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Springtime for Iraq and Uncle Sam
Observations from the Edge
Robert T. Nanninga
March 20, 2003
"We but teach bloody instructions which, being taught, return, to plague the inventor." — William Shakespeare
The vernal equinox marks the beginning of spring, and somewhere between Titusville, Pennsylvania, circa 1859 and World War III, we sit in our cars, listening to businessmen prattle on about justice and the dropping of bombs. I write this knowing Operation Shock and Awe is about to level Baghdad in order to liberate Iraqi oil. Despite the Bush Administration's compassionate hawk talk, the world understands this is nothing more than the naked aggression of corporate colonialism.
I know it's not politically correct to speak openly about the obvious, but really, whom are we kidding? Ourselves? Big oil is calling the shots. Big Media is in the trenches with the military, and the Iraqi people have been reduced to pawns in the manifest destiny game. Saddam, the mother of all pawns, has played the perfect villain, setting the stage for the Yankee war machine.
Yes ladies and gentleman, it's a brave new world.
It's not like CIA has never been involved with brutal dictators in order to advance "American interests." Playing the wounded bully is a transparent ruse. As the world's remaining superpower feigning altruism is an insult of global proportions. Considering el' Presidente Bush has said no amount of protest on the part of the international community (including millions of Americans) will sway him from his date with infamy. Protest and backlash are all that remain.
Like most rational people, I believe the Iraqi people would be better off without the Saddam Show inviting death and destruction down on their heads. I also believe those same Iraqis would prefer Americans not using them as canon fodder. After all, George's beef is with Mr. Hussein, not the millions of people living and dying in Baghdad. But then again, I'm sure in the mind of the concrete cowboy, the bigger the bang, the bigger the bonus.
Beating the gums of war, Bush and Co. are telling the faithful this is not about control of planetary oil reserves, while buying allies with promises of petroleum based profits. The big winners of course will be multinational corporations. Dick Cheney, proving to be the perfect puppet, has made sure Halliburton (his last employer) received lucrative construction contracts to rebuild the occupied nation.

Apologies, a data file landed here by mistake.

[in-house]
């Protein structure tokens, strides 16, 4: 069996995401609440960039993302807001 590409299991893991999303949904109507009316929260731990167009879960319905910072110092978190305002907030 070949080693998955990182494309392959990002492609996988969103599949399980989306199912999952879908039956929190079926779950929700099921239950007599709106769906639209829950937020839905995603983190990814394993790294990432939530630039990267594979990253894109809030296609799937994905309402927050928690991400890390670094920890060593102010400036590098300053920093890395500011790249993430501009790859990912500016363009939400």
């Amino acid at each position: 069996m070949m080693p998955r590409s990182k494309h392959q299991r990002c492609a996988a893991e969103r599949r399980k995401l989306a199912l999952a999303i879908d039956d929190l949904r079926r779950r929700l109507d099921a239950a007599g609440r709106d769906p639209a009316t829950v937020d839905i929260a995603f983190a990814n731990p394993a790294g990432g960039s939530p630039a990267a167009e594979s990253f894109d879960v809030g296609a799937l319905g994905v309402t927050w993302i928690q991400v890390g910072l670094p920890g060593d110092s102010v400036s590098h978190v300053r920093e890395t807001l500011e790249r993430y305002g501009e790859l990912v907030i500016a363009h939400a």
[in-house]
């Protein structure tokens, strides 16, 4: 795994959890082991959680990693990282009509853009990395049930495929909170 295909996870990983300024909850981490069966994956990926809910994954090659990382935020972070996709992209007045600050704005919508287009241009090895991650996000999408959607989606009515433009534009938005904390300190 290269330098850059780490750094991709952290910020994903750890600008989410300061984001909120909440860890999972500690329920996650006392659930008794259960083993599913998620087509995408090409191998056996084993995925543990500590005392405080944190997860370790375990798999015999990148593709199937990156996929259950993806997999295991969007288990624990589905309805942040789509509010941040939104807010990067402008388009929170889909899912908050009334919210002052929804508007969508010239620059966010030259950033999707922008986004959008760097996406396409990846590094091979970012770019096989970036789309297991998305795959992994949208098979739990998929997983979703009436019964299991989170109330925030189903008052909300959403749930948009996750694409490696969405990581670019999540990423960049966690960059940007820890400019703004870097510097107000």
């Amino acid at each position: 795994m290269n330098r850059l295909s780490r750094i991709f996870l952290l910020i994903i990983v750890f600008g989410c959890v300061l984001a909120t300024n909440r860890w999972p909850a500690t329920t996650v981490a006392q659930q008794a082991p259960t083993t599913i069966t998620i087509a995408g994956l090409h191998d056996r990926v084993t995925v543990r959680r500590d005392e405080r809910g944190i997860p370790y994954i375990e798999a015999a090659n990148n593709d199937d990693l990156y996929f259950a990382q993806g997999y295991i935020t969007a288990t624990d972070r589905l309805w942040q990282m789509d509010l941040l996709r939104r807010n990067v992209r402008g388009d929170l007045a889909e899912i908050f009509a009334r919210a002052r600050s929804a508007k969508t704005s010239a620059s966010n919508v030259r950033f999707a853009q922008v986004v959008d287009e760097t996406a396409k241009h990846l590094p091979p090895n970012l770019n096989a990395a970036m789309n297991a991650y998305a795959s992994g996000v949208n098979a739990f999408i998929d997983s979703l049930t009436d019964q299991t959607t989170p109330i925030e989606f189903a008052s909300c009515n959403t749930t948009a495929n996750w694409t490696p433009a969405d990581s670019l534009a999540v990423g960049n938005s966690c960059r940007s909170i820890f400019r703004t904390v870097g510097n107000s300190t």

March 21st also marks the Persian New Year; the Iraqi Kurds celebrate Nau Roy ("New Day") as well. I have to ask myself if the invasion of Iraq has been planned to coincide with this important cultural holiday. A textbook case of psychological warfare, Uncle Rummy seems hell bent on breaking the spirit of an entire nation. If this were really about Saddam, his removal could be accomplished quick and quietly without dropping 21,000 lb bombs. Instead we are planning to leave a legacy of depleted uranium, orphans, and enough ill will to fuel generations of hate.
Something tells me this is not going to be a good year.
Then there is the question how long we will be squatting for dollars, under the pretense of nation building. Again I ask, whom are we kidding? Iraqi culture was old before the American colonies were young. And where tribal warfare has always raged in the Middle East, it took England and the United States to arm the warring factions with modern weaponry perfectly suited for mass destruction.
The Bush agenda has little to do with democracy, and everything to do with opening markets to western interests. And the only way to make sure the corporate vultures have enough time to extract Iraq's vital resources, will be for an occupying army to set up camp for a decade or more. It will also require a systematic purging of anything, or anyone, who would question, or threaten, American control of the entire region.
This is going to get ugly.
History is swirling around us, and all any of us can do is speak up, speak out, and speak freely against crimes against humanity, regardless of the size of the army promising peace at the end of a gun. As Americans it is our duty to question authority and challenge anyone that seeks to highjack the ship of state. And before anyone calls for my head, please remember it is not treasonous to criticize government. Not yet anyway.
So until I'm hauled off to camp X-ray for denouncing the idiocy of equating bombs with security, I will enjoy the spring of my discontent, hoping someone will find a way to deny the dogs of war their Iraqi chew toy.